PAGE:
The 5 key questions from 2022 pre-season running in Barcelona
Attempting to draw conclusions from the timing charts in pre-season running is traditionally a risky business as teams run a variety of programmes – and that makes comparisons tricky. But there is still plenty to dig into from the three days of track action at the Circuit de Barcelona-Catalunya…
Have Ferrari sprung a surprise?
Ferrari caused quite a stir when they launched the curvaceous F1-75, the red machine featuring a series of innovative touches that impressed onlookers up and down the paddock. Their boss Mattia Binotto said at the time that his technical team had been “brave” with the design, as they look to recapture former glories, so there was a great deal of satisfaction – and rightly so – inside Maranello when the car hit the track and was hooked up straight away.
Watching trackside, the F1-75 looked like it was on rails from day one, and was among the most impressive machines as it swept through the high-speed turns. Carlos Sainz and Charles Leclerc were able to lean on it quite quickly and thanks to brilliant reliability, they had plenty of seat time, with Ferrari ending the event with the most mileage of all – 430 laps.
Courtesy of a dreadful 2020 season, where they ended the year sixth, Ferrari were afforded a larger amount of wind tunnel and CFD testing time in the first half of last year – as per the rules – compared to Mercedes and Red Bull. And on initial inspection, it seems like they’ve made the most of those vital extra hours.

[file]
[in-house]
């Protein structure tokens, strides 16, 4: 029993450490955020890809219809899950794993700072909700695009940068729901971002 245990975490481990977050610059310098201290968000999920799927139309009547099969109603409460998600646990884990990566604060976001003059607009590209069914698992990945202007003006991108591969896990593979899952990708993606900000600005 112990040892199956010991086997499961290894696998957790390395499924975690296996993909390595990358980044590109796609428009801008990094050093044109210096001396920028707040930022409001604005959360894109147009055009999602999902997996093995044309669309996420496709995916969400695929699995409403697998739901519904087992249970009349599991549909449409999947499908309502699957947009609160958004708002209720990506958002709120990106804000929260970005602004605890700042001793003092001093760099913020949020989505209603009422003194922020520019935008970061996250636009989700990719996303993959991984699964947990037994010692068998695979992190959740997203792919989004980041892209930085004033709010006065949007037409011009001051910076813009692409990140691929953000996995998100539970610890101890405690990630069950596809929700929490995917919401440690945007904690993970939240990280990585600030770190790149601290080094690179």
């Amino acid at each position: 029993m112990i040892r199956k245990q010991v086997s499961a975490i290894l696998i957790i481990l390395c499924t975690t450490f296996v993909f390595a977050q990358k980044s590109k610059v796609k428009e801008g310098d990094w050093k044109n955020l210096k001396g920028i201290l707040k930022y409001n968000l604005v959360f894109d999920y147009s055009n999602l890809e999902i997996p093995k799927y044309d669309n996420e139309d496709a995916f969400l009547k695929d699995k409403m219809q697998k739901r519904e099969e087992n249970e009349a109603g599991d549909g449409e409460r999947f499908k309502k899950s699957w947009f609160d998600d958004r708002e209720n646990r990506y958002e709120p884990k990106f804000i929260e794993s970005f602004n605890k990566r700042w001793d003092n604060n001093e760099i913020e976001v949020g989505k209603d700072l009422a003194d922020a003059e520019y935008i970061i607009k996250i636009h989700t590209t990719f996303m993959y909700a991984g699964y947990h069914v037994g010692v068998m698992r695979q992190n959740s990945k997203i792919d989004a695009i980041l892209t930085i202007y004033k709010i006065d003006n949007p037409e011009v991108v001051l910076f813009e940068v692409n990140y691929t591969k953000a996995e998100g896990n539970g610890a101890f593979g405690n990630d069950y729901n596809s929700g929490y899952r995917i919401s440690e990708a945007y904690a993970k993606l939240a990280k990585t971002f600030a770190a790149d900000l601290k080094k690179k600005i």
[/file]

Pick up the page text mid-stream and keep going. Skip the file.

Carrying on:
Their rivals were impressed by what they saw, but Ferrari were keen to play their form down – with Binotto admitting the F1-75 will be largely unchanged for the next test in Bahrain as they look to refine the package they brought to Barcelona, whereas it is anticipated Mercedes and Red Bull will bring significantly updated packages.
Are Ferrari going to be the class leaders at the first race in Bahrain? It’s unlikely, given the prowess of Mercedes and Red Bull. But are they going to be much closer than they were last year – and thus potentially in the hunt to challenge for podiums and wins more regularly? The early evidence suggests yes.
Are McLaren in the fight?
McLaren have been a team on a charge in recent years and their performance over three days in Barcelona gave no reason to think that won’t continue into the coming campaign.
Lando Norris was keen to play down their eye-catching pace on the opening day – and it’s true that there’s very little point reading too much into it, as we don’t know what fuel loads, engine settings or set-ups everyone was running.
However, they were one of the most reliable teams in Spain, ending the week third in the mileage charts and internally, there was satisfaction that the car was responding as expected. Daniel Ricciardo is in a much better place than this time last year, and while it’s still early days, he seems comfortable in the car. Norris continues to go from strength to strength, and takes confidence from how well the team operated and ticked off their to-do list in Barcelona.
At the very least, they still look like a top-four team. As everyone shifts their attention towards performance in Bahrain, we’ll get more clues as to whether they’ve closed the gap to the top two teams.
Just how good are Mercedes?
The timesheets took on a familiar look, despite sweeping changes to the regulations, on the third and final day of running in Barcelona as Lewis Hamilton led George Russell in a Mercedes one-two.